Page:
Wedged between two much more high-profile venues, Palladium Ballroom and Gilley’s, the oft-overlooked Loft is a more intimate space. It has been rigged for everything from weddings to beer-hurling, old-school mosh pits that churn while The Buzzcocks play. The deck has a great view of downtown, the bartenders are quick and there’s doable bar food downstairs.
The Curtain Club historically has relied on one genre, which includes heavy acts like Drowning Pool and Slow Roosevelt. Truth is, the well-laid-out Curtain Club is one of the best live-music venues in Texas, and this place is open to all kinds of music. One other-than-metal example: the “Ghost of Blind Lemon” assembly of bands, an ode to the gone-but-not-forgotten venue that used to be across the street.
In Fort Worth, this is a pretty heralded spot. But if you’re looking at it through a Dallas lens, it seems like a normal bar with an average stage and an Old West-style rear deck. But local promoters have brought in some great national touring acts who could have played a place with more square feet but far less personality. It’s one of the biggest little venues in Texas.
It might not hold a liquor license or a typical schedule of shows. (Monthly is the norm.) But considering the vibe, great lighting and decent acoustics, those are but minor flaws for what is a very, very special place to see live music. The creative epicenter of video whiz Jason Whitbeck and crew’s YesGo Productions, El Sibl is part video studio, part house party and part happy accident.
Like The Loft in the Gilley’s complex, the Foundation Room gets overshadowed by its big brother, the House of Blues main stage. But the Foundation Room has got it where it counts: a big, solid-wood, general-admission floor; above-average acoustics; a stage at one end; and a big bar at the other. If you must, there are seats flanking each side. (Wuss!)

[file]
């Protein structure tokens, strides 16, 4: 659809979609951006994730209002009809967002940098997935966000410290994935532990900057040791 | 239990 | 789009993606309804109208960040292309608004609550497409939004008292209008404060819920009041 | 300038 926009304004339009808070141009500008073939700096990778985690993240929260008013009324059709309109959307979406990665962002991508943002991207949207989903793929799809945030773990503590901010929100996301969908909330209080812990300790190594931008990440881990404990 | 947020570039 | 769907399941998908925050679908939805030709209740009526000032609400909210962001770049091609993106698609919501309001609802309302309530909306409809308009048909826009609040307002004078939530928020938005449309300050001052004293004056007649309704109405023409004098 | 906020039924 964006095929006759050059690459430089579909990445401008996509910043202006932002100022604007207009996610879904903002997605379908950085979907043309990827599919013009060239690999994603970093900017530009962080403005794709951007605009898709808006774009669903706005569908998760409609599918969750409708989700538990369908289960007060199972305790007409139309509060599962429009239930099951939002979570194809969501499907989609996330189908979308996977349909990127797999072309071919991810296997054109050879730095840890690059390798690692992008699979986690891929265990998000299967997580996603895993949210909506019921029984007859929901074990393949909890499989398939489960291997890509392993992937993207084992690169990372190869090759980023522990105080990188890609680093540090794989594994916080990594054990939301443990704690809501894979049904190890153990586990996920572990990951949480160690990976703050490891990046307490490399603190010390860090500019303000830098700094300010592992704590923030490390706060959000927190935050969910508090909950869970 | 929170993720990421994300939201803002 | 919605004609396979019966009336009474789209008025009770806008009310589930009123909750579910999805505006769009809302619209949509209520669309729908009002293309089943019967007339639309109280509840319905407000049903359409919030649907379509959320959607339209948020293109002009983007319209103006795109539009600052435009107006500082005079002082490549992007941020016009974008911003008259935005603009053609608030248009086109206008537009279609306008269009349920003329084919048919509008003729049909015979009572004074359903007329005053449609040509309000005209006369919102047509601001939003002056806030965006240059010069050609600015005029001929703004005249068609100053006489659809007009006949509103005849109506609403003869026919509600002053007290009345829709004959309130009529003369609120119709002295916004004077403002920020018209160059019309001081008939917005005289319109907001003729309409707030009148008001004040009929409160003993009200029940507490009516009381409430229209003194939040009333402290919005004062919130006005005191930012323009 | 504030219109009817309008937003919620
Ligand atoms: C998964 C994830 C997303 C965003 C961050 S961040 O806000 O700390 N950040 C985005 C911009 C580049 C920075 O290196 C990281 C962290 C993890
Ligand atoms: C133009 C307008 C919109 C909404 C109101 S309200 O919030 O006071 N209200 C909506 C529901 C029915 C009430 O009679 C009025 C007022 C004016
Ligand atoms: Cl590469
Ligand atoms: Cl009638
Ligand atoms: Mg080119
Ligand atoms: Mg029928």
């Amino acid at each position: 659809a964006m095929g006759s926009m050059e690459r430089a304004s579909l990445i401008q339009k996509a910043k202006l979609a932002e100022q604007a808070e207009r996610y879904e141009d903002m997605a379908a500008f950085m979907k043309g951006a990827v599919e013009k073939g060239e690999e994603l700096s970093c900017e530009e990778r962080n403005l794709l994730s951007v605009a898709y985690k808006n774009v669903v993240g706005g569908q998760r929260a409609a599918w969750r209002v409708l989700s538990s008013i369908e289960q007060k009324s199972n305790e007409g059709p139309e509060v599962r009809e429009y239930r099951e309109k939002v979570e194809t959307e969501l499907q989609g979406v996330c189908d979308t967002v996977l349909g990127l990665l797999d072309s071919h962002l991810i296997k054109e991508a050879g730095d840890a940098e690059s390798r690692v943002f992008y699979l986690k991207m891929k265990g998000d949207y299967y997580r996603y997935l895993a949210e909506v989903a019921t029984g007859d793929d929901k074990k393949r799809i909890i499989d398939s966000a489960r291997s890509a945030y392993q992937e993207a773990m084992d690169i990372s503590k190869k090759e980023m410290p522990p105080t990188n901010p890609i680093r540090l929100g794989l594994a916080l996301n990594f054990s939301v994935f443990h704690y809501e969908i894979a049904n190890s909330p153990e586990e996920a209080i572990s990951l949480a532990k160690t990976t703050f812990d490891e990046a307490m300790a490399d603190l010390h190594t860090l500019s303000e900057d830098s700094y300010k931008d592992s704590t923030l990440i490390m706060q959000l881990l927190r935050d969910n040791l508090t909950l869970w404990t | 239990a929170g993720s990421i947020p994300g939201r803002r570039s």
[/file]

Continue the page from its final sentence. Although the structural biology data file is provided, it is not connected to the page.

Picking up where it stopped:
Why this open-air fest is downplayed as a live-music venue (and cast as a patio bar attached to a hell of a family restaurant called Chicken Scratch) is beyond us music geeks. With gravel under your feet, picnic tables galore, a mile-long list of beers and plenty of diversity on stage – from electronic and avant-garde duos to indie-rock acts from Austin – this isn’t the first time someone has written that The Foundry begs to be a legit live-music venue.
Like its Deep Ellum neighbor Curtain Club, the Boiler Room is typecast as a rock bar. (It doesn’t help that one of the owners is in Drowning Pool.) Truth is, this place is down for whatever, and while the Boiler Room does end up booking a lot of rock, it’s not so unusual to find other types of acts on stage. The lounge side is cozy and plastered with big screens, and the burgers are mighty fine. Plus it has a fairly spacious stage for a place this size.